Hydropower may be a plentiful source of renewable energy, but most plants no longer pass the rigorous new environmental protection standards in Germany and other countries. In conventional, run-of-river plants the water is diverted away from its natural course to a powerhouse to drive turbines, but the current can drag fish towards the machinery where they can be killed or injured. Furthermore, natural habitats and migration routes are disturbed.
Enter the Technical University of Munich (TUM): a team from the Hydraulic and Water Resources Engineering department have designed and helped to implement a hydropower plant that dramatically lowers the impact on aquatic life. The world’s first hydro-shaft plant has been incorporated into a weir in the river Loisach, in a mountainous region. The shaft encasing the turbines has been sunk 2.5 metres down into the riverbed, just upstream of the fall.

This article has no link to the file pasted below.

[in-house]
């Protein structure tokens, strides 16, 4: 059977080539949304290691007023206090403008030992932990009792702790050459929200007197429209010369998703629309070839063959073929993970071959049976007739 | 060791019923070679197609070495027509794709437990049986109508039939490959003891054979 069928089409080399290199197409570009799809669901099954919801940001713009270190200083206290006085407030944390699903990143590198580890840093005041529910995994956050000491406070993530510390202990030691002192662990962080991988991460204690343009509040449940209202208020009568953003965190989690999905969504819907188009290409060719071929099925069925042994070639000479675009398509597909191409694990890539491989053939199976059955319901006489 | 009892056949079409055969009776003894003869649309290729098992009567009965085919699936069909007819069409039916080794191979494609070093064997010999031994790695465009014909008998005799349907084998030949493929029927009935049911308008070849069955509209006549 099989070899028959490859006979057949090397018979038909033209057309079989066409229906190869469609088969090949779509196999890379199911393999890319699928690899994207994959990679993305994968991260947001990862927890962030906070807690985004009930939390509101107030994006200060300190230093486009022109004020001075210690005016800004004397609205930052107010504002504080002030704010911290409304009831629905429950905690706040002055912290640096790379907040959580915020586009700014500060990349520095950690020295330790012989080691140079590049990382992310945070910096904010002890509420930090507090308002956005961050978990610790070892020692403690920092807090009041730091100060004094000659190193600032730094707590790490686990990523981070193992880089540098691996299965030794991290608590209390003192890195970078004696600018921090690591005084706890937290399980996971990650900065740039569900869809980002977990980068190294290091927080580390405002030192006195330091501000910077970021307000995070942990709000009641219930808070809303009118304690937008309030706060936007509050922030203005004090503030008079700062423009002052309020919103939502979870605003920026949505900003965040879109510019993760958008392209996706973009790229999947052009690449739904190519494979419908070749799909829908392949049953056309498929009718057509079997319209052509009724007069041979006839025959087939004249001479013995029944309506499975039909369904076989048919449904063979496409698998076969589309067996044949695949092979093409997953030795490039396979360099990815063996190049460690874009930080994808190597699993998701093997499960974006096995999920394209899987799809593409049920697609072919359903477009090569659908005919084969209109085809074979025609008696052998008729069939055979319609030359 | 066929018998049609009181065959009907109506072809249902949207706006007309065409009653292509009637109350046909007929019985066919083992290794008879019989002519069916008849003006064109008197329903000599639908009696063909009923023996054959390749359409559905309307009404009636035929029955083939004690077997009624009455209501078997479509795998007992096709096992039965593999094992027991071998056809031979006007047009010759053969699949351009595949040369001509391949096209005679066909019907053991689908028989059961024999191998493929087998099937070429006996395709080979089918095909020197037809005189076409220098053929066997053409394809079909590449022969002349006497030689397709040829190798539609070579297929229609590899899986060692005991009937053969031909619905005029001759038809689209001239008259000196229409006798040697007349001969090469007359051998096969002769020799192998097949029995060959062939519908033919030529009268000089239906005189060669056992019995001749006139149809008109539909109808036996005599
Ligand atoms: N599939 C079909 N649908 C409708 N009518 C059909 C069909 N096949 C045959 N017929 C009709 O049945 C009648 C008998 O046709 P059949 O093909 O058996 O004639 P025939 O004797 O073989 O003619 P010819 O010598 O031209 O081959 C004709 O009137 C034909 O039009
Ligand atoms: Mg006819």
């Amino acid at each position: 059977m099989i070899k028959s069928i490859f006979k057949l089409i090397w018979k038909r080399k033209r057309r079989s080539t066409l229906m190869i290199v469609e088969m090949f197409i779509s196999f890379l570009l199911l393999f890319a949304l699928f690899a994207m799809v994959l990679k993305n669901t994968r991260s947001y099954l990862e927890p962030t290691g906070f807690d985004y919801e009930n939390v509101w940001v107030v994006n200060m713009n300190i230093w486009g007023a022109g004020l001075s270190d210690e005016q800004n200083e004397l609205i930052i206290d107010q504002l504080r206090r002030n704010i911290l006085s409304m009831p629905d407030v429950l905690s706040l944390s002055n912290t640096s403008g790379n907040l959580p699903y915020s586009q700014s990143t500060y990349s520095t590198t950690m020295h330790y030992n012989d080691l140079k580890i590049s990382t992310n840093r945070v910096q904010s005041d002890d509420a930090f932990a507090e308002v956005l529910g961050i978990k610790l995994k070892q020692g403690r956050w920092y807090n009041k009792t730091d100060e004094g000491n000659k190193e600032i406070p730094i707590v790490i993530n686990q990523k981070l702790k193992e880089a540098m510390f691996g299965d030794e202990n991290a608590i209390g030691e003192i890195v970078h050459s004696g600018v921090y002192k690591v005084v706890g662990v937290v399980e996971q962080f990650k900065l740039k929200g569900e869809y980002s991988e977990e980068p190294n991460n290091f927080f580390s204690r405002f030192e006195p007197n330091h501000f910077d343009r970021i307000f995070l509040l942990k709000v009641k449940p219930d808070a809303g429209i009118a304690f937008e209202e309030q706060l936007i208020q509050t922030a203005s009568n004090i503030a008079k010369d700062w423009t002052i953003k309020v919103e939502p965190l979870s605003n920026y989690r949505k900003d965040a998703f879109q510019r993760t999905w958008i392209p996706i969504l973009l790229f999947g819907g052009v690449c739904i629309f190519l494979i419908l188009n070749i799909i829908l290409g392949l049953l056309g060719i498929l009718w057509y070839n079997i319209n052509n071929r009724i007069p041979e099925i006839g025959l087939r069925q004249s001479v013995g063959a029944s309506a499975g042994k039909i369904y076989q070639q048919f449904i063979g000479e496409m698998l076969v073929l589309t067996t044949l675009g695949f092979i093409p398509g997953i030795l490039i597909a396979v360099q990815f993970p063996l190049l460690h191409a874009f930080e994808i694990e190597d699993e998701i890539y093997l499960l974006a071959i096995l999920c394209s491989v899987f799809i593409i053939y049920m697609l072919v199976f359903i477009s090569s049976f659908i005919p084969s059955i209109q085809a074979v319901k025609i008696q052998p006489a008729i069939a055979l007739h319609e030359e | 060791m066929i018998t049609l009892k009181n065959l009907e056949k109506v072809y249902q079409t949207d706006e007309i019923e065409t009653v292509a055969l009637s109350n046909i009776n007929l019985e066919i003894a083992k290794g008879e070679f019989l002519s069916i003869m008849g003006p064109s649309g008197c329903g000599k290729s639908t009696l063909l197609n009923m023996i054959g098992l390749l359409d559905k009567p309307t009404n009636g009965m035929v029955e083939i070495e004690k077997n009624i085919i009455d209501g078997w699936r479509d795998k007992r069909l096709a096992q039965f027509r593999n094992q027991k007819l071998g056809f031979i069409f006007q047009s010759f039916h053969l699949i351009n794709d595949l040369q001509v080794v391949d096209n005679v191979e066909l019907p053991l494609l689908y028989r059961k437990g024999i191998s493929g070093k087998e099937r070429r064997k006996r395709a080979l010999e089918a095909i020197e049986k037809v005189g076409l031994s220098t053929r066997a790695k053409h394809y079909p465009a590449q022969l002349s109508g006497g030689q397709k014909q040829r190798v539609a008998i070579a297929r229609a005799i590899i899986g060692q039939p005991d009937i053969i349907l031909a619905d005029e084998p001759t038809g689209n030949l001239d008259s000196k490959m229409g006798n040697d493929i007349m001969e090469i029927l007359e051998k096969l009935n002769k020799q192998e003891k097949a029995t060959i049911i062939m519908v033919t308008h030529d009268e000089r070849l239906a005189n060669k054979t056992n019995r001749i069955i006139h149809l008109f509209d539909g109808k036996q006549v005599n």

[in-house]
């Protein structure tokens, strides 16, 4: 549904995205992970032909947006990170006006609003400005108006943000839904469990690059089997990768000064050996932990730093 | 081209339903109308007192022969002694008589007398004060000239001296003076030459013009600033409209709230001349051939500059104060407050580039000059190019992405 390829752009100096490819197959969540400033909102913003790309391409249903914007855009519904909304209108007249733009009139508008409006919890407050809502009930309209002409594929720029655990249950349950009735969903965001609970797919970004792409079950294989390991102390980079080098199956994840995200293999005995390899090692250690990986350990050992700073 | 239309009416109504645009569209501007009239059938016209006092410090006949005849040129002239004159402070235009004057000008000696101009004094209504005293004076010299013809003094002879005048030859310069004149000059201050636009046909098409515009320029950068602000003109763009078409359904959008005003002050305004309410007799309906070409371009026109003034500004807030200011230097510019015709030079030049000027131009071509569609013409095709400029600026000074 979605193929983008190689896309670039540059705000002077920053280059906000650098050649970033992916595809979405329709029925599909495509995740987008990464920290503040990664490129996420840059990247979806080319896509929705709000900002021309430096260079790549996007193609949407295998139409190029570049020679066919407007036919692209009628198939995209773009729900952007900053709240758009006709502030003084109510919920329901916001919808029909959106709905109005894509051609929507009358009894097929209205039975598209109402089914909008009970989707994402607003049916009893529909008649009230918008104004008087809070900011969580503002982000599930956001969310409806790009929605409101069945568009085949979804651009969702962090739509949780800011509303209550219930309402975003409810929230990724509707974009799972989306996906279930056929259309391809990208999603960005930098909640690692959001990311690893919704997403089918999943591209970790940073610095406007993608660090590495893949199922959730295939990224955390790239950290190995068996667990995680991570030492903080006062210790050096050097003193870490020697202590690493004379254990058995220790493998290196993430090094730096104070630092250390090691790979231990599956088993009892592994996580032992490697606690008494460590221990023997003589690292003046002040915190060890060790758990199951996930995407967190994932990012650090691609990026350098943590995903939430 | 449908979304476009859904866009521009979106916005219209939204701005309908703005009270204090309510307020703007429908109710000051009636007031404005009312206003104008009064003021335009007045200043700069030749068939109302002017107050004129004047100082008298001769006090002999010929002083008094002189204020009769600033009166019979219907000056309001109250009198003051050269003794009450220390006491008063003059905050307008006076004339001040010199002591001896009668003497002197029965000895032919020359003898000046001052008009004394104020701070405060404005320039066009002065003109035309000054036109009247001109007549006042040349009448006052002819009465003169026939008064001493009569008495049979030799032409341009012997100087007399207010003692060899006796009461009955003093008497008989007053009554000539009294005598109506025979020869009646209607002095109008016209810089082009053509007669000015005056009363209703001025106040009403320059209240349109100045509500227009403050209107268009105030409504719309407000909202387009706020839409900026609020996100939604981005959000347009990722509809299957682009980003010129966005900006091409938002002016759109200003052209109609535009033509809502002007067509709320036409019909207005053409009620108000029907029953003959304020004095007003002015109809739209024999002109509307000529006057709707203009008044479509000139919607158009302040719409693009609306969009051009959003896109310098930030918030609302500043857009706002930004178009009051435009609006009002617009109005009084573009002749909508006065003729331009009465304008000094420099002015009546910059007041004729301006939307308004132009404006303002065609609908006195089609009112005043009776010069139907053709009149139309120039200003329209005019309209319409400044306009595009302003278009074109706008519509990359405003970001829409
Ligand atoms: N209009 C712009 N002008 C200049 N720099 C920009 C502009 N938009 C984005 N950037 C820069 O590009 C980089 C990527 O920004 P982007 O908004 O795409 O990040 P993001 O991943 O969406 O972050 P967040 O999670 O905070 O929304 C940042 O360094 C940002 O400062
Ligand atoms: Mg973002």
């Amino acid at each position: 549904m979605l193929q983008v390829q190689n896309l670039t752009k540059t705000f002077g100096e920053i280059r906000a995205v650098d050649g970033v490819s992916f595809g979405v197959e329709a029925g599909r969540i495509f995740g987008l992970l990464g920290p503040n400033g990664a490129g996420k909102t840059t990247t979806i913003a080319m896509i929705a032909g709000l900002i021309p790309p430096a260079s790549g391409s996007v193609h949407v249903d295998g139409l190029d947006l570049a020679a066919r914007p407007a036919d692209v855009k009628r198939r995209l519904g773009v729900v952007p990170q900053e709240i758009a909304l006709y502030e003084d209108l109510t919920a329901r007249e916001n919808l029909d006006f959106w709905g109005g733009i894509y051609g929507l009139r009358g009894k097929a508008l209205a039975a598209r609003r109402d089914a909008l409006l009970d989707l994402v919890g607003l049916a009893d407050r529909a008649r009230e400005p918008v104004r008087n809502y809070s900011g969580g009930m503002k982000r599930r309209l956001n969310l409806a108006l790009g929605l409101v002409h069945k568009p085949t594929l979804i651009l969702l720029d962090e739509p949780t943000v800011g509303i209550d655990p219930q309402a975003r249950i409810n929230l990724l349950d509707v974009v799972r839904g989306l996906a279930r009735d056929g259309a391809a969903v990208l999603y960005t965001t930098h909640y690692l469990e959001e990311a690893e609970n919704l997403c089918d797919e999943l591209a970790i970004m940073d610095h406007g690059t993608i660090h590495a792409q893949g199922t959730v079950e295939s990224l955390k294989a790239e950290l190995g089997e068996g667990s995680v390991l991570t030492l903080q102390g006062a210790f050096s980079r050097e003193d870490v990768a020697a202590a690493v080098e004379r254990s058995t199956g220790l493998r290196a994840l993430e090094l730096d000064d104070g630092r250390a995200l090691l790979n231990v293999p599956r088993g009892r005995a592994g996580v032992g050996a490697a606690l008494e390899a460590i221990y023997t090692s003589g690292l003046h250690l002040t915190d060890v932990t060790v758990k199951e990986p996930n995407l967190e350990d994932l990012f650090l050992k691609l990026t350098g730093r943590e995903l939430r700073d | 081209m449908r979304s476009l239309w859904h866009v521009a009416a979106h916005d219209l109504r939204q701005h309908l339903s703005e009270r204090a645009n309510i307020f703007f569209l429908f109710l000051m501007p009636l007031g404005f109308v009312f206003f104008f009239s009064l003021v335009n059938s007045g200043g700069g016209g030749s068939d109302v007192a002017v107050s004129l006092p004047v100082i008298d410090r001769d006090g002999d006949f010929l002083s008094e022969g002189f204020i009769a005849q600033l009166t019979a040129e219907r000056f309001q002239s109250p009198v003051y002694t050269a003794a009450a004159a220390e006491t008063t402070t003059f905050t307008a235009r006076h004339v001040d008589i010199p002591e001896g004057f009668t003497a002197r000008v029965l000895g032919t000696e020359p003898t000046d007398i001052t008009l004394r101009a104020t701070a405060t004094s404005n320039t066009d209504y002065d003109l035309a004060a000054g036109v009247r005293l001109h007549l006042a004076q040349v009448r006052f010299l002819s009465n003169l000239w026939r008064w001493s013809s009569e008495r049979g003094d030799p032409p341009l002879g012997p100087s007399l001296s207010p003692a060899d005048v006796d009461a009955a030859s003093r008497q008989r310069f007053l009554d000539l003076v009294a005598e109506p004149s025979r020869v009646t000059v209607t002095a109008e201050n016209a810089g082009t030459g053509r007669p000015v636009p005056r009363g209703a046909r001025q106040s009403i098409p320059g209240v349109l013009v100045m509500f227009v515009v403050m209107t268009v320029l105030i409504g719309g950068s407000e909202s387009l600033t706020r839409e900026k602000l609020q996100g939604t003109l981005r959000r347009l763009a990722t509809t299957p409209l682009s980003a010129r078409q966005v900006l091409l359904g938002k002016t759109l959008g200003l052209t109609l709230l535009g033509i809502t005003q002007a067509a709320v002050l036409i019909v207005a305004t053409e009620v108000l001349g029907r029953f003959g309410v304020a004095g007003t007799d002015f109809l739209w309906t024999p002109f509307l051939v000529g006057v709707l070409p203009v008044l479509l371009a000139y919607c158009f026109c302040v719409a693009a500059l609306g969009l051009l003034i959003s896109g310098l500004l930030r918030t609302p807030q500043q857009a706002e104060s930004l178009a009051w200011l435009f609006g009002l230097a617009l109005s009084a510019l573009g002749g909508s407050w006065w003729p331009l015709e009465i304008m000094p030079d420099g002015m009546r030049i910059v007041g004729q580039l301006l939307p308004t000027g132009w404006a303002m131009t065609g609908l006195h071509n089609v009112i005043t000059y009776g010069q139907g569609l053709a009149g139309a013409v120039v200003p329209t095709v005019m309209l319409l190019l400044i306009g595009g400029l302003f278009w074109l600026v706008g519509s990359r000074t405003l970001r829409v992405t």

Water flows down into the shaft to drive the turbines and is returned to the river under the weir. A small body of water flows over the top and gaps within the structure here allow fish to pass downstream unharmed. Fish can also migrate upstream via a “fish pass”. There will be some impact on the habitat (tiny fish can be dragged into the shaft), but the vast majority will make it through unscathed. The plant, which was built by a municipal utilities company, will supply 800 households with power.
A TUM spin-off, Hydroshaft GmbH (which was founded by the concept creator Albert Sepp) has acquired the rights to use and licence the technology. Twelve more hydro-shaft plants are at the planning stage in Germany. “We can expect to see hydropower plants being built around the world, many of them in regions with a high level of biodiversity,” Rutschmann is quoted in a . “The shaft power plant concept can help to preserve rich river-based habitats.”